Hyperbaric Oxygen Therapy
Hyperbaric Oxygen Therapy (HBOT) is used as an adjunctive treatment for problematic, non-healing wounds that meet specific criteria; it is expected that 10 to 20% of the wound care cases will do so. Throughout HBOT treatments, the patients are monitored to see if the concentration of oxygen has increased in the blood near the wound. If the oxygen level is higher, the therapy is most likely beneficial to the patient.
During the treatments, the patient breathes 100 percent oxygen inside a pressurized chamber, quickly increasing the concentration of oxygen in the bloodstream, where it is delivered to a patient's wound site for faster healing. Essentially, HBOT therapy helps heal the wound from the inside out. This therapy can help reduce swelling, fight infection, and build new blood vessels, ultimately producing healthy tissue. It is also effective in fighting certain types of infections, improving circulation, in stimulating growth of new blood vessels, and in treating crush injuries, osteomyelitis, compromised skin grafts and flaps, brown recluse spider bites, and diabetic wounds of the lower extremities.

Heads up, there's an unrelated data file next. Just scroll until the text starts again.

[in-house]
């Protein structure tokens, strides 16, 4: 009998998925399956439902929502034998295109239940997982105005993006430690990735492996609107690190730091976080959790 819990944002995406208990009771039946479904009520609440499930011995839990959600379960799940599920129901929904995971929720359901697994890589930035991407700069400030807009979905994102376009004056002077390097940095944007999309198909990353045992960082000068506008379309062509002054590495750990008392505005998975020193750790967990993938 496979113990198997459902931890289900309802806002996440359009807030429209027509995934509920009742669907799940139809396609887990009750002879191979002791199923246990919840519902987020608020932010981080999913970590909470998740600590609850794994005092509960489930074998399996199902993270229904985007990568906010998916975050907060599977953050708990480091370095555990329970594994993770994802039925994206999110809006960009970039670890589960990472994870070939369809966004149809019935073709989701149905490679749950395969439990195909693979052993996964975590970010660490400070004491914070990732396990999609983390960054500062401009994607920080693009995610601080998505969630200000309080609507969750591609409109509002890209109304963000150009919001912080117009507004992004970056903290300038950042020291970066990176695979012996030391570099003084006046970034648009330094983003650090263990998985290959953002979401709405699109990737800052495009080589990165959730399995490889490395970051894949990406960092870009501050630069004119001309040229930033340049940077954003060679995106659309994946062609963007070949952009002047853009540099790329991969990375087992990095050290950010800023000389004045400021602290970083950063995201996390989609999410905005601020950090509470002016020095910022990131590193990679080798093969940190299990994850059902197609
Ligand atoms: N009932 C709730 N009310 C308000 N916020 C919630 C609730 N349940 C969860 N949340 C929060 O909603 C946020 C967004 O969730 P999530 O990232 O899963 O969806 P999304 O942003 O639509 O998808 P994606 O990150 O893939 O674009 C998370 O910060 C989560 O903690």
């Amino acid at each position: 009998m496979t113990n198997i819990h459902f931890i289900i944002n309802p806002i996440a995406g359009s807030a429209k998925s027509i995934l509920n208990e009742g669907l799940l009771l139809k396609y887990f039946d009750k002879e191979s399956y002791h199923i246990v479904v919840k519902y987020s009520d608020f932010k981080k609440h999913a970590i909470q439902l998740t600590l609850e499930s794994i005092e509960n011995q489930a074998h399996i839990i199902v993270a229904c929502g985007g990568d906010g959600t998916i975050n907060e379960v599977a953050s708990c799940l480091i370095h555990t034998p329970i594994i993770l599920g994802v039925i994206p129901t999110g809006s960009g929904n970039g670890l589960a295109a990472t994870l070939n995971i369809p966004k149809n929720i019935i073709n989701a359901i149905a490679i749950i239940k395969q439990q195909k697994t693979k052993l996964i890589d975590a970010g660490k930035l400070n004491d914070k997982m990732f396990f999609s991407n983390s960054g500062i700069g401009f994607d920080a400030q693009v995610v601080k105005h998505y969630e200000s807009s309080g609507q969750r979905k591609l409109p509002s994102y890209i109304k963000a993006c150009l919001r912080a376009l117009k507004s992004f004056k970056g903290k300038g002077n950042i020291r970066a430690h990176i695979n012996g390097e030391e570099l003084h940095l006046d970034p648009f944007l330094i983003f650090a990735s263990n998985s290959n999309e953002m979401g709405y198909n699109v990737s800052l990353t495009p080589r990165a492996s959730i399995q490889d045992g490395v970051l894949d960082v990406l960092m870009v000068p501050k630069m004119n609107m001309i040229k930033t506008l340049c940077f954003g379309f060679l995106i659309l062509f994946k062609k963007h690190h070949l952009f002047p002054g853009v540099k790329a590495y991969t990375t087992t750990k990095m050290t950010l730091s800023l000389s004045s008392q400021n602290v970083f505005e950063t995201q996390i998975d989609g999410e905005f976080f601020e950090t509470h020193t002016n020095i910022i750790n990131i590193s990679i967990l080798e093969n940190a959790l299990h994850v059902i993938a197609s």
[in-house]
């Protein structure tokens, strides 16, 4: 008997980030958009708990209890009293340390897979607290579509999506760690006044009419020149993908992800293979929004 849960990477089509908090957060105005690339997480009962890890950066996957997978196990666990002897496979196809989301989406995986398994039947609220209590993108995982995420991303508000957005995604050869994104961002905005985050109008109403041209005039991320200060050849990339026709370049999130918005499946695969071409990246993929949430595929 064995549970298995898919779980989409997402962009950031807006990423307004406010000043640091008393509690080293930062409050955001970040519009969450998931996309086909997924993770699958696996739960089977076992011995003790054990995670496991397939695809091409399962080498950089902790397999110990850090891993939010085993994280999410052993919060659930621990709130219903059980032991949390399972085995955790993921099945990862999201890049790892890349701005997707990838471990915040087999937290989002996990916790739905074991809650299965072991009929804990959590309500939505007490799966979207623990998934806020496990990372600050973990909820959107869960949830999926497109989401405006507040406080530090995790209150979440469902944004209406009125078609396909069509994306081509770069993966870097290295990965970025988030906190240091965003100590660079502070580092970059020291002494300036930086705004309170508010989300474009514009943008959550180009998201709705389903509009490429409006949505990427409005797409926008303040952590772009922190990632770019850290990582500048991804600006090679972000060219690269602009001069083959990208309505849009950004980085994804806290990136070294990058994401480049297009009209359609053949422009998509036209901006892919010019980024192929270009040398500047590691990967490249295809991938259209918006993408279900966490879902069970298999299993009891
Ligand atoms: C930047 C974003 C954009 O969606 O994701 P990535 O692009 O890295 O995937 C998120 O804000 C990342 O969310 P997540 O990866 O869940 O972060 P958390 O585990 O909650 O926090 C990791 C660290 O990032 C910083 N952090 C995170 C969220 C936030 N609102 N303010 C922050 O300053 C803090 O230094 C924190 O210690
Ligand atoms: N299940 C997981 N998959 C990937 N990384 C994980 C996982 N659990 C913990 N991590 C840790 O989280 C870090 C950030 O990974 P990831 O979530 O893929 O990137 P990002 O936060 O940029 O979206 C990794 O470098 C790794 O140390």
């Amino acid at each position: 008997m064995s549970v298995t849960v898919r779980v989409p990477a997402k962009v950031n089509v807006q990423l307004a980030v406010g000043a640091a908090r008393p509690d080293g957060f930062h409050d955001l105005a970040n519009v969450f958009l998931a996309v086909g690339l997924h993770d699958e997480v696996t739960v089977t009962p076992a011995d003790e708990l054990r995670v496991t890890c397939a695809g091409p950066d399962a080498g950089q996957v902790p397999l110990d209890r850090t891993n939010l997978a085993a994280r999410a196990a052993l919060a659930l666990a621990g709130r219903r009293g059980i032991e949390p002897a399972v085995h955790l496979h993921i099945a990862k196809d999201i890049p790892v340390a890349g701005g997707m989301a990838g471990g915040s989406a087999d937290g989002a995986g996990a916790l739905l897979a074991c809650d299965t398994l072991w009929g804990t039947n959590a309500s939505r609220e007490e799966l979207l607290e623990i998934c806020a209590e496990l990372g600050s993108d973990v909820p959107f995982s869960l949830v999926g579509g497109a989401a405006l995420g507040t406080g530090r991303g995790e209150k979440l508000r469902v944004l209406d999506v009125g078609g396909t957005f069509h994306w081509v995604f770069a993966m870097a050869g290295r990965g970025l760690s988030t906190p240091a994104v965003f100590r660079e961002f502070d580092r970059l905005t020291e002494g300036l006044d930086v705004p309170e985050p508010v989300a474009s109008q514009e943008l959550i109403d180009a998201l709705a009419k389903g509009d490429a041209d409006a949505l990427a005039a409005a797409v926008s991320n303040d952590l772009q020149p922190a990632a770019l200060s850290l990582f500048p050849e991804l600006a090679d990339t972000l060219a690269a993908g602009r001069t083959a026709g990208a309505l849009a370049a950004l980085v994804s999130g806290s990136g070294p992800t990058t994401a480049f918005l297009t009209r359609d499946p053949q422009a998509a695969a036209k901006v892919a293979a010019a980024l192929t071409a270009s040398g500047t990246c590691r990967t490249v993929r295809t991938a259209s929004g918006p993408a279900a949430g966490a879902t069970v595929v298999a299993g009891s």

The Strong Wound Healing Center is proud to be accredited by the Undersea Hyperbaric Medical Society (UHMS) since 2014. UHMS accreditation means our facility has met or exceeded the highest standards of care and patient safety through rigorous evaluation of our operations, including equipment, staff and training to ensure that the utmost quality is maintained within the specialty of undersea and hyperbaric medicine. This accreditation demonstrates UR Medicine’s commitment to providing the highest quality of patient care at Strong Wound Healing Center. We are proud of our team members for achieving this significant milestone and of their commitment to their patients.
Indications for Hyperbaric Oxygen Therapy (HBOT)
- Diabetic ulcers of the lower extremities
- Soft tissue radionecrosis and osteoradionecrosis
- Chronic refractory osteomyelitis
- Compromised skin grafts and flaps
- Crush injury/acute traumatic peripheral ischemia